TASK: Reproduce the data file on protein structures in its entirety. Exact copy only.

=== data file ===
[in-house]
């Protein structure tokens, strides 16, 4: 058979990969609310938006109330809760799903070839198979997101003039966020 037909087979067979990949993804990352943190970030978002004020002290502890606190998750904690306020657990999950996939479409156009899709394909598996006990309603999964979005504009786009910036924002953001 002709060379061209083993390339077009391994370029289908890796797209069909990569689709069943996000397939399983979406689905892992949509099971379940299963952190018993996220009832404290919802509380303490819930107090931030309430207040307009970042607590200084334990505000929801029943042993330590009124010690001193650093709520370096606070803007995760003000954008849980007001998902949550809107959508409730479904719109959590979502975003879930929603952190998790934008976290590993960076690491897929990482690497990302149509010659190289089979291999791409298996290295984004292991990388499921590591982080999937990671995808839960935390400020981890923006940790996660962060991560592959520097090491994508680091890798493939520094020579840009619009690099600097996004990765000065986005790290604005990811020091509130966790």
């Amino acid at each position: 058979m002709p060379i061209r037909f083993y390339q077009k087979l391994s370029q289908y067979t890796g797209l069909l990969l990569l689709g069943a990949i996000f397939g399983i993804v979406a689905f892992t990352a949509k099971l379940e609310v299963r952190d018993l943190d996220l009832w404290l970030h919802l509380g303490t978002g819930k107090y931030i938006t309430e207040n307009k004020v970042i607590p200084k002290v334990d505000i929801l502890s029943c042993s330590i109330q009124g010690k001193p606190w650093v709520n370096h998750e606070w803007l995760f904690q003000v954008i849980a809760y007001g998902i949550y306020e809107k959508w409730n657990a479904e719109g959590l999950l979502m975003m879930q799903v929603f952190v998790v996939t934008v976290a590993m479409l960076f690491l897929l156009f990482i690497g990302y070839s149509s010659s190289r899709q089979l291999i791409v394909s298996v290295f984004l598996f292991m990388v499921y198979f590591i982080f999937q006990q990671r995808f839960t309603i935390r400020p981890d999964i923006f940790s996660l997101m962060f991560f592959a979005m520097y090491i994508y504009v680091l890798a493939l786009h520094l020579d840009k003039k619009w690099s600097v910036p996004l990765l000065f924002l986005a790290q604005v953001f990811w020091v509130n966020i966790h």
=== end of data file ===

[in-house]
């Protein structure tokens, strides 16, 4: 058979990969609310938006109330809760799903070839198979997101003039966020 037909087979067979990949993804990352943190970030978002004020002290502890606190998750904690306020657990999950996939479409156009899709394909598996006990309603999964979005504009786009910036924002953001 002709060379061209083993390339077009391994370029289908890796797209069909990569689709069943996000397939399983979406689905892992949509099971379940299963952190018993996220009832404290919802509380303490819930107090931030309430207040307009970042607590200084334990505000929801029943042993330590009124010690001193650093709520370096606070803007995760003000954008849980007001998902949550809107959508409730479904719109959590979502975003879930929603952190998790934008976290590993960076690491897929990482690497990302149509010659190289089979291999791409298996290295984004292991990388499921590591982080999937990671995808839960935390400020981890923006940790996660962060991560592959520097090491994508680091890798493939520094020579840009619009690099600097996004990765000065986005790290604005990811020091509130966790």
């Amino acid at each position: 058979m002709p060379i061209r037909f083993y390339q077009k087979l391994s370029q289908y067979t890796g797209l069909l990969l990569l689709g069943a990949i996000f397939g399983i993804v979406a689905f892992t990352a949509k099971l379940e609310v299963r952190d018993l943190d996220l009832w404290l970030h919802l509380g303490t978002g819930k107090y931030i938006t309430e207040n307009k004020v970042i607590p200084k002290v334990d505000i929801l502890s029943c042993s330590i109330q009124g010690k001193p606190w650093v709520n370096h998750e606070w803007l995760f904690q003000v954008i849980a809760y007001g998902i949550y306020e809107k959508w409730n657990a479904e719109g959590l999950l979502m975003m879930q799903v929603f952190v998790v996939t934008v976290a590993m479409l960076f690491l897929l156009f990482i690497g990302y070839s149509s010659s190289r899709q089979l291999i791409v394909s298996v290295f984004l598996f292991m990388v499921y198979f590591i982080f999937q006990q990671r995808f839960t309603i935390r400020p981890d999964i923006f940790s996660l997101m962060f991560f592959a979005m520097y090491i994508y504009v680091l890798a493939l786009h520094l020579d840009k003039k619009w690099s600097v910036p996004l990765l000065f924002l986005a790290q604005v953001f990811w020091v509130n966020i966790h």